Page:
‘Worth noting, too, that what Ken and others penned was as contemporary in their day, as what’s written today is contemporary for us. Moreover, many times it flew in the face of their “historical” or “acceptable” music – liturgical or otherwise.

  8. Alex Mejias says:

    Dean — thanks for your comment. the point of this article is to affirm both the “traditional” and “contemporary” styles, practices and songs. Of course what we consider “traditional” was once contemporary, that’s not the point. I don’t see anything wrong with new music and liturgy, and I’ve even contributed to that new body of work. It’s a good thing. I’m simply trying to affirm the song, liturgy and structures that came before us — because we are all part of the same body of Christ and we have much to learn from our brothers and sisters who lived in a different time, culture, etc.

    When I say that contemporary services threw the baby out with the bath water, I’m speaking from my personal experience. I don’t mean to say that contemporary services are totally different — Christian worship has followed similar patterns for the entirety of church history. All I’m saying is that some churches (such as mine) stopped using hymns, liturgical music (i.e. kyrie eleison, gloria, etc…) and service structures commonly found in Catholic and Anglican churches. My church abandoned these things, and I think many others did as well. These elements are not better or “the right” way to do church, but they do have value. In this post, I’m just trying to highlight that value and present a complimentary vision of worship.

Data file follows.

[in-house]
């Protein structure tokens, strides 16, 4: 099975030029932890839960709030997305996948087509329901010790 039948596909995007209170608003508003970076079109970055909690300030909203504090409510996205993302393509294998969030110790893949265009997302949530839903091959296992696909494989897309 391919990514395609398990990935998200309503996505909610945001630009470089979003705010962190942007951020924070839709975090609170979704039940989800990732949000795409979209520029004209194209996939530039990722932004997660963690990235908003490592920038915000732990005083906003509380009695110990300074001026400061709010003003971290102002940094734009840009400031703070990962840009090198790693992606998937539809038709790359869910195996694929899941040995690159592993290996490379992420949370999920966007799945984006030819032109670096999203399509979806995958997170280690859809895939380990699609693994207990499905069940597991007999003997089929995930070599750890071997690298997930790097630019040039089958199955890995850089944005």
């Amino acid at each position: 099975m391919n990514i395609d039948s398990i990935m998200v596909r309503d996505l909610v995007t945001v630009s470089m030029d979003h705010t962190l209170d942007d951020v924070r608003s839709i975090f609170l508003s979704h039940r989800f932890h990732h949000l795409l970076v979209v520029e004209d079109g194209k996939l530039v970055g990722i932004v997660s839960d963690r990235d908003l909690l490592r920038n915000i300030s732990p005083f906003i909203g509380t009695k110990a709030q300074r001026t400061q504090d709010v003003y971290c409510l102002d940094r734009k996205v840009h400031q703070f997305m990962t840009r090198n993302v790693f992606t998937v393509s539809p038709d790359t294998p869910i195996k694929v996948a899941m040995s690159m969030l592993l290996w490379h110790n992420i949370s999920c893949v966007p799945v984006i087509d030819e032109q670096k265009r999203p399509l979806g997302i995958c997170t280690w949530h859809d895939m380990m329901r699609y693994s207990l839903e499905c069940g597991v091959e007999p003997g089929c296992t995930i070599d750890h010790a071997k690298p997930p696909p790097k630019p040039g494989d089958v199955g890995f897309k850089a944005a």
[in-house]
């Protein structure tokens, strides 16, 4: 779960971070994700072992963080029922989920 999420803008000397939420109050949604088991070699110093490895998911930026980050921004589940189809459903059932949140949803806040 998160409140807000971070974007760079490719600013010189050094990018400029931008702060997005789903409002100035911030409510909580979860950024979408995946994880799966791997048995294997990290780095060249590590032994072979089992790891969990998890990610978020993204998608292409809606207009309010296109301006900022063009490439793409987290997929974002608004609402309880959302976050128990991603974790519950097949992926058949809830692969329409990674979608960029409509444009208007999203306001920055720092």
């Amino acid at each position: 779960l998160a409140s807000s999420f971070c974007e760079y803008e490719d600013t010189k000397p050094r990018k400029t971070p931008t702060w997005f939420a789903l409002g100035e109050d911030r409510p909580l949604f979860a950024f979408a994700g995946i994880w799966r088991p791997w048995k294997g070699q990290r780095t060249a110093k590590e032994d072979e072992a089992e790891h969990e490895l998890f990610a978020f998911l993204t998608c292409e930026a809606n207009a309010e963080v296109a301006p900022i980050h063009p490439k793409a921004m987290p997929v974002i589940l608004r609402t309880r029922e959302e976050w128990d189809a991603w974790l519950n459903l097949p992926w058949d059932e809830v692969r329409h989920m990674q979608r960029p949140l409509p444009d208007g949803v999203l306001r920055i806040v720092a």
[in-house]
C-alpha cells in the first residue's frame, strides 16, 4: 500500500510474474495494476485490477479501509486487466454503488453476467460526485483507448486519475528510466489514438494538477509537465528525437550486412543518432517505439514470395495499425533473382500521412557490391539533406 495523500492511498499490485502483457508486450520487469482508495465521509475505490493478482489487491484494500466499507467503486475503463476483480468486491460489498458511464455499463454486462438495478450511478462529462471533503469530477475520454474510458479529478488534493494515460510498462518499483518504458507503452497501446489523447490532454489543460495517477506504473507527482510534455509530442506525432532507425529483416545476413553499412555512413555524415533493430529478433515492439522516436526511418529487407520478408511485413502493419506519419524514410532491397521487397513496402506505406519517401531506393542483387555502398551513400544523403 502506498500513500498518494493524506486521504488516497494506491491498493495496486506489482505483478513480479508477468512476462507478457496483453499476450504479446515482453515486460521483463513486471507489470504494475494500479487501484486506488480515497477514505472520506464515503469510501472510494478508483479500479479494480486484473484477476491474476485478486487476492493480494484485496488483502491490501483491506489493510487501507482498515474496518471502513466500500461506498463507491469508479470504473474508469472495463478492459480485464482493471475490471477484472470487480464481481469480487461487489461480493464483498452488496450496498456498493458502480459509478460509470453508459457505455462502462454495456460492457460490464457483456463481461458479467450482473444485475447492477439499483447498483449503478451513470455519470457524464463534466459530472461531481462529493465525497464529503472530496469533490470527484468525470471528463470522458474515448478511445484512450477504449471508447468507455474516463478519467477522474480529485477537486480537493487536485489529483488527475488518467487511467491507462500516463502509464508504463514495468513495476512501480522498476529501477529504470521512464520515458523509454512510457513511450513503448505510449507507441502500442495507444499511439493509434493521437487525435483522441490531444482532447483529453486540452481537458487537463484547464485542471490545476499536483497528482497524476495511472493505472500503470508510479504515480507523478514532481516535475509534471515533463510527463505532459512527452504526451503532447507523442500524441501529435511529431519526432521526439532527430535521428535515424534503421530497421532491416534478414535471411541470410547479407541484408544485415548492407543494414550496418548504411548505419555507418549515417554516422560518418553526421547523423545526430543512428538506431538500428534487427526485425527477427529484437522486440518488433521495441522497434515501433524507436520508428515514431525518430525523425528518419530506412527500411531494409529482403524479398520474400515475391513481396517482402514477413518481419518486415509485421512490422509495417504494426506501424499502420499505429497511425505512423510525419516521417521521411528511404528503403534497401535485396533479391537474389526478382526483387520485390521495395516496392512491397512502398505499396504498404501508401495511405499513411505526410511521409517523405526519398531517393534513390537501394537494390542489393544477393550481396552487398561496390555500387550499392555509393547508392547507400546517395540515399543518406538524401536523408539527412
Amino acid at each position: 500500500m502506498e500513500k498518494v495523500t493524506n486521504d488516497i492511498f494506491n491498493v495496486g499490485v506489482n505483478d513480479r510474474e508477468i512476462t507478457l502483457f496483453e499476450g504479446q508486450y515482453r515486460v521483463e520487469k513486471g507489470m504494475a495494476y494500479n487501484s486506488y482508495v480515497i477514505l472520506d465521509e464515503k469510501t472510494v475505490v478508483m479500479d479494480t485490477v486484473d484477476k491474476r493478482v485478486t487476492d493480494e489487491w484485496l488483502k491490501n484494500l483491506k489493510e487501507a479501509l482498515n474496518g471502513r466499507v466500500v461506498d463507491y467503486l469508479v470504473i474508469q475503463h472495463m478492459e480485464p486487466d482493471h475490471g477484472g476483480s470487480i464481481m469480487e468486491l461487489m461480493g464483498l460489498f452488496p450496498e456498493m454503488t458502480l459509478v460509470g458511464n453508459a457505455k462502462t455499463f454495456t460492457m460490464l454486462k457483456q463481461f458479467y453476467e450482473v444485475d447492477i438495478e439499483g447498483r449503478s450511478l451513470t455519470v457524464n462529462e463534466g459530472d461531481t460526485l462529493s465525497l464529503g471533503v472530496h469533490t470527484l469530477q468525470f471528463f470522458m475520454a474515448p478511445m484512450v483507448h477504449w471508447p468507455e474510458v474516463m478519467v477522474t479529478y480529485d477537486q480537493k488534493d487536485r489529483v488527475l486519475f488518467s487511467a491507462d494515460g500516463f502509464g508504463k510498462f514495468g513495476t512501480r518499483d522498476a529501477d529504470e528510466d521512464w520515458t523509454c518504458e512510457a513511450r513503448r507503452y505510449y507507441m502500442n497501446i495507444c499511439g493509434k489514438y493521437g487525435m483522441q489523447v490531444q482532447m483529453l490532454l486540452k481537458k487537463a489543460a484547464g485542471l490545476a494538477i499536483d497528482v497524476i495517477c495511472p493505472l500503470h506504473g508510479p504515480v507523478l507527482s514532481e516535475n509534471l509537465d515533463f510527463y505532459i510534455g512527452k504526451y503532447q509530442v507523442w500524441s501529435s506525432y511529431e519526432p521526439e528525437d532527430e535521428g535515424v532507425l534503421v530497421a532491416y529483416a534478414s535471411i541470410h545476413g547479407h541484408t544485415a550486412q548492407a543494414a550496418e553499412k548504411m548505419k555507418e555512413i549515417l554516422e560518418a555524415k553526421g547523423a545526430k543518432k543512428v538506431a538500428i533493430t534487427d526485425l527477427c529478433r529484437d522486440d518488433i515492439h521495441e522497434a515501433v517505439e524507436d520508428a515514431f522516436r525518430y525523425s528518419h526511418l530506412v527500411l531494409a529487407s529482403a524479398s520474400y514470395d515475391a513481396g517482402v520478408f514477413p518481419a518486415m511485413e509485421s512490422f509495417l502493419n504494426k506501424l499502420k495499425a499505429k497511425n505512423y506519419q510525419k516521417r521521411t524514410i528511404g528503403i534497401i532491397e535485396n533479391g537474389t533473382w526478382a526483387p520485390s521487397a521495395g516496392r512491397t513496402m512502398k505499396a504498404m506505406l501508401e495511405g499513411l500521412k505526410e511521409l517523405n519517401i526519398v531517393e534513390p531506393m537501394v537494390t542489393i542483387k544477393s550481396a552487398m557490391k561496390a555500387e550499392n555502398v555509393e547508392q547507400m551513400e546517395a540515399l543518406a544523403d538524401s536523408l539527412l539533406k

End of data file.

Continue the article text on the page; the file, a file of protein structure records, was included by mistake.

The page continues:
9. Pastor Bob Rainis says:

    I gather from this blog that the poster understands that Martin Luther’s contribution to the hymns of the Church Catholic are in fact “contemporary”. And so would Bach, the good Lutheran that he was. And yet, I can not imagine a Western Christian Tradition not regularly singing these hymns.
    “Catholic” hymns……I guess you mean Roman Catholic as Lutherans are most certainly “Catholic”, we profess the Catholic Faith weekly in the Creeds of the Church.
    In the congregation which I serve in an inner city neighborhood in the bronx, we raise our voices in praise and Worship by “blending” different styles/cultures. It works well….A Mighty Fortress or Praise to the Lord can be followed by a rousing “Soon and Very Soon”……as we distribute the Body and Blood of Christ, chanting may be heard…….
    just a thought from a lutheran pastor who grew up in the RCC and was “trained” in the Episcopal (Anglican) seminary

  10. highstreethymns says:

    Bob, thanks for your comment. Can say more about why Martin Luther and Bach’s work ought to be considered contemporary? And yes, when I said “Catholic” I was referring to the Roman Catholic tradition, good distinction….

    I love blended services and also currently serve in an inner city context (as is reflected in our newest recording). I hope more churches press into the wide variety of music styles as your congregation does…

    Alex (HSH Director)

  11. [...] Republished with permission from Alex Mejias. Originally published at [...]